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Neighbors walk past Williams&#39; destroyed home in Clayton.
Photos: 'Devastation everywhere' after tornadoes tear through western Ohio
Neighbors walk past Williams' destroyed home in Clayton.
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A utility pole lies in a street in Vandalia, Ohio. More than 70,000 utility customers were without power in Ohio, the weather service in Wilmington said early May 28, citing data from the US Department of Energy.
Photos: 'Devastation everywhere' after tornadoes tear through western Ohio
A utility pole lies in a street in Vandalia, Ohio. More than 70,000 utility customers were without power in Ohio, the weather service in Wilmington said early May 28, citing data from the US Department of Energy.
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Carl Shackleford Jr. carries his father&#39;s memorial flag out of a damaged apartment in Trotwood.
Photos: 'Devastation everywhere' after tornadoes tear through western Ohio
Carl Shackleford Jr. carries his father's memorial flag out of a damaged apartment in Trotwood.
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A man stands in the parking lot of Brookville High School.
Photos: 'Devastation everywhere' after tornadoes tear through western Ohio
A man stands in the parking lot of Brookville High School.
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A Trotwood resident looks at damaged homes.
Photos: 'Devastation everywhere' after tornadoes tear through western Ohio
A Trotwood resident looks at damaged homes.
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Damage and debris are seen in this photo from Celina.
Photos: 'Devastation everywhere' after tornadoes tear through western Ohio
Damage and debris are seen in this photo from Celina.
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Debris from an apartment complex lies on top of a car in Trotwood.
Photos: 'Devastation everywhere' after tornadoes tear through western Ohio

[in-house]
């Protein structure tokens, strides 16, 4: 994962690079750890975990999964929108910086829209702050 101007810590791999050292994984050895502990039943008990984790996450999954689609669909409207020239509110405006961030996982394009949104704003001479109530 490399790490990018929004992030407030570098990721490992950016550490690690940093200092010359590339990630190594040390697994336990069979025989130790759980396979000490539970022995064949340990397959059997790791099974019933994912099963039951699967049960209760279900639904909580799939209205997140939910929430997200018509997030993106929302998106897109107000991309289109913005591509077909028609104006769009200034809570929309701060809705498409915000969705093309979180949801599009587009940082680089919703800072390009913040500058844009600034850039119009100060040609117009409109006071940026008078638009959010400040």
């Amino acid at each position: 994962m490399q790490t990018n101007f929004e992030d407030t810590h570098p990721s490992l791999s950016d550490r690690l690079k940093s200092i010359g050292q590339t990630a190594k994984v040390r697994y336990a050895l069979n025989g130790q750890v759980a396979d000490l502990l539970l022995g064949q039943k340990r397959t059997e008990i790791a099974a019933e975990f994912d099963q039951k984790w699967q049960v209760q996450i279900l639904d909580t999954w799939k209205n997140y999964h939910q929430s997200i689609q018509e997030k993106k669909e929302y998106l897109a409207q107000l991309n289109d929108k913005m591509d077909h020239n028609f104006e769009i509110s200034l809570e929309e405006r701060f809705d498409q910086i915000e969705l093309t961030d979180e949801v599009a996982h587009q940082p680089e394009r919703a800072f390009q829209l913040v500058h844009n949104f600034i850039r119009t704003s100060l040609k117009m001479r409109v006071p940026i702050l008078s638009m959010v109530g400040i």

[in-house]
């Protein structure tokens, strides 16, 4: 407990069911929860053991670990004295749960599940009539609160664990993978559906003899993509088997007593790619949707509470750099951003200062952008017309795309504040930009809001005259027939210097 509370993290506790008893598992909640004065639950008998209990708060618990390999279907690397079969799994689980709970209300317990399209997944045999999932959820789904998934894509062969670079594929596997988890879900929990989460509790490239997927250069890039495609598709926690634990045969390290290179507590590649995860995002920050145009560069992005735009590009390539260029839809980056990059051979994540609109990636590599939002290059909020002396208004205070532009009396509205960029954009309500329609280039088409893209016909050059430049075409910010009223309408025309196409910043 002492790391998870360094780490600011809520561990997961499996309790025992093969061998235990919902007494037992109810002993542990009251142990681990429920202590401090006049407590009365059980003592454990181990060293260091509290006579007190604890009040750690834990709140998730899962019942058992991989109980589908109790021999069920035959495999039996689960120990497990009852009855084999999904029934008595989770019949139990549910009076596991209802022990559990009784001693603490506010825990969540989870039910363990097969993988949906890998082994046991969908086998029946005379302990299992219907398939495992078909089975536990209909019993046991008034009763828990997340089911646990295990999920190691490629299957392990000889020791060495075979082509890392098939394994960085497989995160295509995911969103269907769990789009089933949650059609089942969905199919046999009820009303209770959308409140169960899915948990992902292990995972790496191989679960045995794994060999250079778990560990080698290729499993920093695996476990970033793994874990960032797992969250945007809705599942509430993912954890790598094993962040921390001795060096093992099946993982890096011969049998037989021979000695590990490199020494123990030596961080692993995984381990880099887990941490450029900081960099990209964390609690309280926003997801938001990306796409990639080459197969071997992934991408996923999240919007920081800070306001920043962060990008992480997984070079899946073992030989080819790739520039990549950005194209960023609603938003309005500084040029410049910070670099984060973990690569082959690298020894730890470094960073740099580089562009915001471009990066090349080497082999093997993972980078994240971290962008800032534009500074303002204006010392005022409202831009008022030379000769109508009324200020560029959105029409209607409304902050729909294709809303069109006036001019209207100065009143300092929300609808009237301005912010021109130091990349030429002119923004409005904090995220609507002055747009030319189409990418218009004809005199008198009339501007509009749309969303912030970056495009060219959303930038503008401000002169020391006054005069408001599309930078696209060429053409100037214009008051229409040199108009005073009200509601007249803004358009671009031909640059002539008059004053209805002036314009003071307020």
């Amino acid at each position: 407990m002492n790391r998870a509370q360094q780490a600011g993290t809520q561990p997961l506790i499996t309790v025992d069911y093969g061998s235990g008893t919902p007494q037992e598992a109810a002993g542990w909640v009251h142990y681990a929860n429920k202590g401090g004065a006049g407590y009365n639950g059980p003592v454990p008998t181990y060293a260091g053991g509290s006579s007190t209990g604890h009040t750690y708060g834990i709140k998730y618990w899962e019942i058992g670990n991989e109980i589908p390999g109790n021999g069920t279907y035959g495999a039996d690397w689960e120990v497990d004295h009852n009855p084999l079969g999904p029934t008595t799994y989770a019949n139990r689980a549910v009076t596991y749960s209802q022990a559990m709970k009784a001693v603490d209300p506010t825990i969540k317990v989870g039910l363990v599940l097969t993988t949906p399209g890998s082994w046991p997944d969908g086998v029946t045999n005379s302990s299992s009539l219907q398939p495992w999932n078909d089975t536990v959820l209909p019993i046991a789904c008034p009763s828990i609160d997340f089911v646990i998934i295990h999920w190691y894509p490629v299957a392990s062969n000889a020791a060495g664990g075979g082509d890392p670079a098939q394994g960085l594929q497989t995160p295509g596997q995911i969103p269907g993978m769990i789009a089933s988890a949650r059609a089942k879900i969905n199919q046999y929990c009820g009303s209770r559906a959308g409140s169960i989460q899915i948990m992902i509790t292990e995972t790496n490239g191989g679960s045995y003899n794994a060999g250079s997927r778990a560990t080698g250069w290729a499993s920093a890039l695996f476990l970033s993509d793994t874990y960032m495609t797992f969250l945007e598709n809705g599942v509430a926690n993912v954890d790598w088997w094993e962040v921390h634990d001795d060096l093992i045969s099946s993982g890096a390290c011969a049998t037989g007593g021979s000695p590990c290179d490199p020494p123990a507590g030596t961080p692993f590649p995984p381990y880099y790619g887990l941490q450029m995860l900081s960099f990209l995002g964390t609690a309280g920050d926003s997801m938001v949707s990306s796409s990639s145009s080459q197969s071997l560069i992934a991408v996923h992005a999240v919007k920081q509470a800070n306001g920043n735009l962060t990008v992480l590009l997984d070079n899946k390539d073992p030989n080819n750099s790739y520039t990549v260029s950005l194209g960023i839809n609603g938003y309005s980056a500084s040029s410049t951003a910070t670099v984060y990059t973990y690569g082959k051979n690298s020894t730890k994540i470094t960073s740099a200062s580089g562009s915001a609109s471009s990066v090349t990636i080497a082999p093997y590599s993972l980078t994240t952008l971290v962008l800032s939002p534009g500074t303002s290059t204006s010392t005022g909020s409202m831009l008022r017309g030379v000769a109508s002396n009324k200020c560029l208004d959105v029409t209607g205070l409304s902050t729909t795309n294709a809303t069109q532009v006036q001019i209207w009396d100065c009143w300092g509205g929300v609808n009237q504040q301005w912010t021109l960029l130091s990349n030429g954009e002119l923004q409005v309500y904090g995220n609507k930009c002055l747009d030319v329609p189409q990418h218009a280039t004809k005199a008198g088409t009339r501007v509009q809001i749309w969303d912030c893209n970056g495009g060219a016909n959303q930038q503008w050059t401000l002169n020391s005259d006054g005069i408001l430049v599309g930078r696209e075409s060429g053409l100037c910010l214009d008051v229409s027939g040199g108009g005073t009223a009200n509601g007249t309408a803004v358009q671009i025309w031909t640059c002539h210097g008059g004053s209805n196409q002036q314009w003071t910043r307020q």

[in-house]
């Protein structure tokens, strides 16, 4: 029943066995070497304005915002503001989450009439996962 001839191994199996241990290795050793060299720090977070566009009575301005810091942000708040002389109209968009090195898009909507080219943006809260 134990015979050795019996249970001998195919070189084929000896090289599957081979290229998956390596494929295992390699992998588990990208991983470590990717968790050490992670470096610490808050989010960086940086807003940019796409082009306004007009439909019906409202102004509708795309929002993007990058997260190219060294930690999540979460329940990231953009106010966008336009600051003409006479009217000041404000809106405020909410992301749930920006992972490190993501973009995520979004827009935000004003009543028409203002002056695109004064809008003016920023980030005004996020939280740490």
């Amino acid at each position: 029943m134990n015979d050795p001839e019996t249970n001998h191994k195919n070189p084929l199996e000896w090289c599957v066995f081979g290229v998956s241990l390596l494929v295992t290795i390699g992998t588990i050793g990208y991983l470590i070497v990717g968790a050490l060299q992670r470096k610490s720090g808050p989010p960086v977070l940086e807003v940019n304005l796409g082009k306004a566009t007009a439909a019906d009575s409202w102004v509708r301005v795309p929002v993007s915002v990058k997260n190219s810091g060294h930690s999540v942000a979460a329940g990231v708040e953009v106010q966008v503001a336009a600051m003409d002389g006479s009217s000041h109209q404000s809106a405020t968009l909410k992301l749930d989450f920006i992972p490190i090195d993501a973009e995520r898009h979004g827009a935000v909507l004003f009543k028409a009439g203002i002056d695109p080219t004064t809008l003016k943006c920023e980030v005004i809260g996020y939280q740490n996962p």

Debris from an apartment complex lies on top of a car in Trotwood.
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A tree barely stands in Celina.
Photos: 'Devastation everywhere' after tornadoes tear through western Ohio
A tree barely stands in Celina.
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A home&#39;s window is damaged in Celina.
Photos: 'Devastation everywhere' after tornadoes tear through western Ohio
A home's window is damaged in Celina.
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Damage is seen at the Westbrooke Village Apartment complex in Trotwood, Ohio, just outside of Dayton on Tuesday, May 28.
Photos: 'Devastation everywhere' after tornadoes tear through western Ohio
Damage is seen at the Westbrooke Village Apartment complex in Trotwood, Ohio, just outside of Dayton on Tuesday, May 28.
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Residents sort through damaged apartments in Trotwood.
Photos: 'Devastation everywhere' after tornadoes tear through western Ohio
Residents sort through damaged apartments in Trotwood.
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Mud covers a flipped car in Celina, Ohio, on May 28.
Photos: 'Devastation everywhere' after tornadoes tear through western Ohio
Mud covers a flipped car in Celina, Ohio, on May 28.
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An aerial photo shows a damaged home in Brookville, which is a suburb of Dayton. &quot;We went out in the streets and children were screaming and crying,&quot; &lt;a href=&quot;https://www.cnn.com/2019/05/28/us/dayton-ohio-tornado-michael-sussman/index.html&quot; target=&quot;_blank&quot;&gt;Brookville resident Michael Sussman told CNN.&lt;/a&gt; &quot;Devastation everywhere.&quot;
Photos: 'Devastation everywhere' after tornadoes tear through western Ohio
An aerial photo shows a damaged home in Brookville, which is a suburb of Dayton. "We went out in the streets and children were screaming and crying," Brookville resident Michael Sussman told CNN. "Devastation everywhere."
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Daniel Williams walks through his damaged house in Clayton, Ohio.
Photos: 'Devastation everywhere' after tornadoes tear through western Ohio
Daniel Williams walks through his damaged house in Clayton, Ohio.
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Neighbors walk past Williams&#39; destroyed home in Clayton.
Photos: 'Devastation everywhere' after tornadoes tear through western Ohio
Neighbors walk past Williams' destroyed home in Clayton.
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A utility pole lies in a street in Vandalia, Ohio. More than 70,000 utility customers were without power in Ohio, the weather service in Wilmington said early May 28, citing data from the US Department of Energy.
Photos: 'Devastation everywhere' after tornadoes tear through western Ohio
A utility pole lies in a street in Vandalia, Ohio. More than 70,000 utility customers were without power in Ohio, the weather service in Wilmington said early May 28, citing data from the US Department of Energy.
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04 severe weather 0528 TROTWOOD OH
17 severe weather 0528 TROTWOOD OH
13 severe weather 0528 CELINA OH
11 severe weather 0528 BROOKVILLE OH
15 severe weather 0528 CLAYTON OH
16 severe weather 0528 CLAYTON OH
10 severe weather 0528 VANDALIA OH
05 severe weather 0528 TROTWOOD OH